White arranged to buy half the tract for $4 million and the other half later for another $4 million, plus up to $500,000 in interest if he didn't complete the deal within 10 months.

He took the contract to House Speaker Thomas P. (Tip) O'Neill Jr. (D-Mass.), who heads the House Office Building Commission, and Rep. James J. Howard (D-N.J.), chairman of the House Public Works and Transportation Committee. Both signed off.

An aide to O'Neill said the three-member building panel formally approved the purchase. But the sole Republican member, House Minority Leader Robert H. Michel (R-Ill.), said he does not recall approving the contract and thinks the price is too high. Approval by two of the three commission members would be sufficient.

White took title to half the tract in February 1982, but his option for the second half expired as the issue bogged down in Congress. The House appropriated the additional $4.5 million, but Howard could not win final House approval for a bill to authorize the purchase. Without the authorization, the money could not be spent.

Howard brought his authorization bill back to the Public Works Committee last spring. The Republicans balked, and it failed on a tie vote. But some Democrats later switched sides, and the bill was approved on a straight party-line vote.

As the 98th Congress headed for adjournment last week, Howard again could not get the bill to the floor. It was then that Carr approached Barnes.

Since it was too late for House members to add amendments to the continuing budget resolution, Barnes asked Sen. Patrick J. Leahy (D-Vt.) to do it for him. Leahy's language waived the need for an authorization bill, clearing the way for the architect to buy the second parcel for $4.5 million.

Leahy, a member of the Senate Appropriations Committee, offered the amendment "as a courtesy," an aide said. "There's a comity between the two houses. If the House needs something, we don't oppose it."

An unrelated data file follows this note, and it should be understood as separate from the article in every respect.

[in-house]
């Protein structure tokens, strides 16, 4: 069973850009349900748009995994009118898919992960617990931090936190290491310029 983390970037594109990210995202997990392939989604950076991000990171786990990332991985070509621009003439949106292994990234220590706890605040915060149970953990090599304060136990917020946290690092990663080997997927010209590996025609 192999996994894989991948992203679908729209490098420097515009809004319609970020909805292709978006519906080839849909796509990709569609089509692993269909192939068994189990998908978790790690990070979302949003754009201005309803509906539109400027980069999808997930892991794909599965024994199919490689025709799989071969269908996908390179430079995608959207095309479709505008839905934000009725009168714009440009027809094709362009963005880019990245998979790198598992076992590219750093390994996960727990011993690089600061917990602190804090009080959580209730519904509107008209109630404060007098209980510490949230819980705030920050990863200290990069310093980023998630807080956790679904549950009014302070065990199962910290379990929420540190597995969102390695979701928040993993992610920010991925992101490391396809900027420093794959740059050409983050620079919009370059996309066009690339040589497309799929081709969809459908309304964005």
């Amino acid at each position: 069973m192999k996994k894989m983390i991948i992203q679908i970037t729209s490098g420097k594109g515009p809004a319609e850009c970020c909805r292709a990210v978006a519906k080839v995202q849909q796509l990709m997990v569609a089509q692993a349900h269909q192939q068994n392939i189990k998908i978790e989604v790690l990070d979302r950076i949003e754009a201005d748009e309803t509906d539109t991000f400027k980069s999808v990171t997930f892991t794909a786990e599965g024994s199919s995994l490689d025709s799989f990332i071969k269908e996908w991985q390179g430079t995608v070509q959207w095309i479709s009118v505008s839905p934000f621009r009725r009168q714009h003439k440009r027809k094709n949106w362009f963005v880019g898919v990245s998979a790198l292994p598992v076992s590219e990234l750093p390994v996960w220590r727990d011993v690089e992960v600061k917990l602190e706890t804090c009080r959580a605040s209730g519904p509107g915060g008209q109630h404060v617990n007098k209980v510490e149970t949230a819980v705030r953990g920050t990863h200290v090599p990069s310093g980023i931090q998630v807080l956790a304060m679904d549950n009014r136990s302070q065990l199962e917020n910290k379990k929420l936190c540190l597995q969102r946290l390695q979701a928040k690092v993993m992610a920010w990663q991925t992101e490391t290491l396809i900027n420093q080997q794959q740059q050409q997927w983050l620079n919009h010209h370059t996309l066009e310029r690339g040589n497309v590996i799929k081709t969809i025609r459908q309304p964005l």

Bronrott, Barnes' spokesman, said the maneuver was used because "time was short. The architect had bought half the land and left Carr with too little to build on. Congress had followed through on only half its commitment and left this person out in the cold."

Shaw, however, said that the deal was "preposterous" and that the House never would have approved it in a roll-call vote. He noted that the second Carr parcel is one-sixth the size of a nearby tract that Conrail proposed to sell to a developer in 1981 for the same price, $4.5 million. That deal still is pending.

Richard Carr said his company would have preferred to develop the land and sold it only as an "accommodation" to Congress. He said that the architect's first appraisal was too low and that the combined property was worth far more than the smaller parcels originally purchased by the partners. "The person who bought the property for the White House in 1792 didn't pay a lot, either," he said.

Elliott Carroll, White's executive assistant, said the architect was required to base his offer on the independent appraisals. "This is one of the problems with the length of time that it takes for legislation to pass," he said. "There were extreme rises in real estate prices in Washington."

The saga isn't over yet, however, for the architect still doesn't know whether the deal can be completed for the $4.5 million price negotiated three years ago. If Carr asks for more money, Carroll said, "then we have a problem."